Guest Post
by Teena Raffa-Mulligan

We are fortunate enough to have Teena Raffa-Mulligan here today sharing her personal journey and expertise in dealing with the dreaded ‘mental block’. Much appreciated advice, thank you! 😄


What do you do when the right words won’t come? Most writers come up against this at one time or another. Some stories are hard to write. You know what you want to say but telling your story feels like trying to run uphill against a raging gale. You’re not getting anywhere. In fact, you’re going backwards, deleting and rewriting without making any satisfactory progress.

imageMy newest children’s book was one of those problem stories. Ben Bumblefoot is about a wannabe knight who wants to prove himself worthy of a knighthood and a special name but can’t seem to do anything right. It’s a 10,000 word chapter book and I’m no newcomer to writing so I thought it would be an easy write. Wrong.

The beginning came together without too much trouble. I had fun naming the seven knight protectors of Castle Crag and working out what bravery they’d performed to earn these special names. There were lots of other things in Ben’s world I had also to name, from the people in his life to the foods they ate, the sports they played and his best friend Princess Moonglow’s contagious illness. This was the sort of thing I could do while watering my pot plants, preparing dinner, hanging clothes on the line or walking the dog. A writer’s mind is never completely off duty.

So Ben’s story got off to a relatively smooth start and I was sure it would continue that way even though I’m not a writer who plots and plans. I usually have a strong sense of who my main characters are and a fairly general concept of what happens in their story. Once I start writing, scenes begin to open out and conversations pop into my mind. My practice is to write whatever is clearest in my mind at the time, wherever it comes in the story and with Ben Bumblefoot, I wrote the final chapter immediately after chapters one and two. So I had a beginning and a conclusion but nothing to link them.

imageThen I got seriously stuck and it came as a surprise. I’m an experienced writer. As well as writing poems, stories and a range of books for children, I’ve worked in journalism for many years so I know I can write to order and regardless of whether I feel like it or not. And it wasn’t as if I didn’t know what happened to Ben and Princess Moonglow.

I buckled down, determined to finish what I’d started…and hit what felt like a brick wall. Nothing I wrote felt right. Everything I scribbled in notebooks got scratched out. The delete key on my computer keyboard got an extreme workout. Ben’s story was at a standstill. I couldn’t seem to get it moving again.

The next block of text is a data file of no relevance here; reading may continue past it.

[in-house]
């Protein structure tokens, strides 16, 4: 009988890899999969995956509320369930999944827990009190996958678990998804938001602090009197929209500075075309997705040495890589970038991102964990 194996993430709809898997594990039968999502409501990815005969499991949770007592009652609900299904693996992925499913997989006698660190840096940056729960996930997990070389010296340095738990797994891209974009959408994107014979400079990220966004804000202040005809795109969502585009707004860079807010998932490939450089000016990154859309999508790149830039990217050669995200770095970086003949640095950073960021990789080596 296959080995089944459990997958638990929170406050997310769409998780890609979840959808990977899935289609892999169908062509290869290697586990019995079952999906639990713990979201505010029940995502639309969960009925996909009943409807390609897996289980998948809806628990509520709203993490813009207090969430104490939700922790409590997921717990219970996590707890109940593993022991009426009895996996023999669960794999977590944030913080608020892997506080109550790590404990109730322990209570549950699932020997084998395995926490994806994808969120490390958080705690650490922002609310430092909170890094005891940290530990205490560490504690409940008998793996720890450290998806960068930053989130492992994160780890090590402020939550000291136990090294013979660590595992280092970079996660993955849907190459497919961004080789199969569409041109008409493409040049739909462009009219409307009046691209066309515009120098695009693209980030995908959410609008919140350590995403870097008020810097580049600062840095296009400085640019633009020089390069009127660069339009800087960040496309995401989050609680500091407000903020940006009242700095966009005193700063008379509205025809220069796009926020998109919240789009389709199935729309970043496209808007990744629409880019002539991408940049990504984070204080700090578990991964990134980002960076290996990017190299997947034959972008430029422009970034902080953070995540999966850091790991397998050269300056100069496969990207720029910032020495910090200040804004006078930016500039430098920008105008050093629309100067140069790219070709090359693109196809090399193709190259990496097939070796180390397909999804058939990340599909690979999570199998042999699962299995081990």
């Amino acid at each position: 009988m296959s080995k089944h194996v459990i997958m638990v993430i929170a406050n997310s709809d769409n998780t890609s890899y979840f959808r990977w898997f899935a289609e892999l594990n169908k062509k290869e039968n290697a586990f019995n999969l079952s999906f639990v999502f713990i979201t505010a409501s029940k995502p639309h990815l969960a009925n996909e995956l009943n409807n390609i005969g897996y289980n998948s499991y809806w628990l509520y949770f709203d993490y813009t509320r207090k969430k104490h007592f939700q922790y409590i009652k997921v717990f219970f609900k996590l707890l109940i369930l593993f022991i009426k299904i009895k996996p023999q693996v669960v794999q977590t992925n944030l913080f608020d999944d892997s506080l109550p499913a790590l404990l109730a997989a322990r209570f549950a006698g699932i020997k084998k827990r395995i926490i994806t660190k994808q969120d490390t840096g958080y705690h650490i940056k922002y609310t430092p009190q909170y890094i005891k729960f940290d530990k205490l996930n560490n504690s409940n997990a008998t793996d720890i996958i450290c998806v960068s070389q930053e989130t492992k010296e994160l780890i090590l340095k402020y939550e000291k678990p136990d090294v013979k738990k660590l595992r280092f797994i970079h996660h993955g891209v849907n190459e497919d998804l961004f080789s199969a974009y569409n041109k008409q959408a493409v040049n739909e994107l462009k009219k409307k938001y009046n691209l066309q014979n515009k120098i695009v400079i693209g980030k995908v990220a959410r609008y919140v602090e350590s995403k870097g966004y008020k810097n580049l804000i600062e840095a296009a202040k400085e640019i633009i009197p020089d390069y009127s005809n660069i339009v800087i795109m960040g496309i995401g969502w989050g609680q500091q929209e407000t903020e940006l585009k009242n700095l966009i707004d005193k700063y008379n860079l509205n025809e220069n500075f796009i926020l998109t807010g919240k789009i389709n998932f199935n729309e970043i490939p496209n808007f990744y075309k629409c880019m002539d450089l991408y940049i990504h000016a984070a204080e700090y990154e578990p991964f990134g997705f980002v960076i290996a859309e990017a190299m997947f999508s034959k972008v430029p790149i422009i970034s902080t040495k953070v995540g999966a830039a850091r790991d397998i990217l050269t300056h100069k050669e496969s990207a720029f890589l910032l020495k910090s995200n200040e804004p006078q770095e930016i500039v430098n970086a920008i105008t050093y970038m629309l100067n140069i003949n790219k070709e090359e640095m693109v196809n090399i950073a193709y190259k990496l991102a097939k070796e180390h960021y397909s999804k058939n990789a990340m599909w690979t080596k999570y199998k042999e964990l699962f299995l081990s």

I could have abandoned it. It wouldn’t have been the first time I’d decided an unfinished story was a lost cause. There were plenty of other ideas calling me to write them. But I really liked Ben. I wanted him to realise his dream of becoming a knight. There must be something I could do to get the right words flowing.

I’d already tried the write-anyway-bum-on-seat approach and got nowhere. I should have known from experience that giving myself permission to write badly and focus on quantity rather quality doesn’t work for me.

So I called on a few other tools in my writer’s toolkit.

Some nights before I drifted off to sleep I visualised myself effortlessly writing the rest of Ben’s story.

If frustration at being stuck arose during the day I mentally released it and imagined it floating away on the breeze.

I accepted that the rest of Ben’s story wasn’t ready to be written yet and went on with other projects. There was no official deadline to meet so it made sense to channel my creative energy elsewhere for the time being.

And while I didn’t write the missing chapters of Ben Bumblefoot, I did write about how stuck I was and how that felt.

Finally, the imaginary brick wall came tumbling down and the right words to complete Ben’s story fell into place. Reading it now, no one would guess this little book was such a struggle to write. I’m glad I didn’t give up and that I found a way to break through the block.

If you’re feeling stuck with a troublesome story, you might like to try what worked for me.

image-11Teena Raffa-Mulligan is a writer, reader and daydream believer. Her publications include poems, stories, picture books and novels. Visit her website, Facebook and Twitter pages. 
Ben Bumblefoot is available from Xist Publishing and Amazon here.

More information on Teena can also be found at her Just Kids’ Lit Directory Profile.

One thought to “Breaking Through the Block by Teena Raffa-Mulligan”

  • triciasimmons

    Thanks Teena and Megan – I’m feeling better about my chapter book now.


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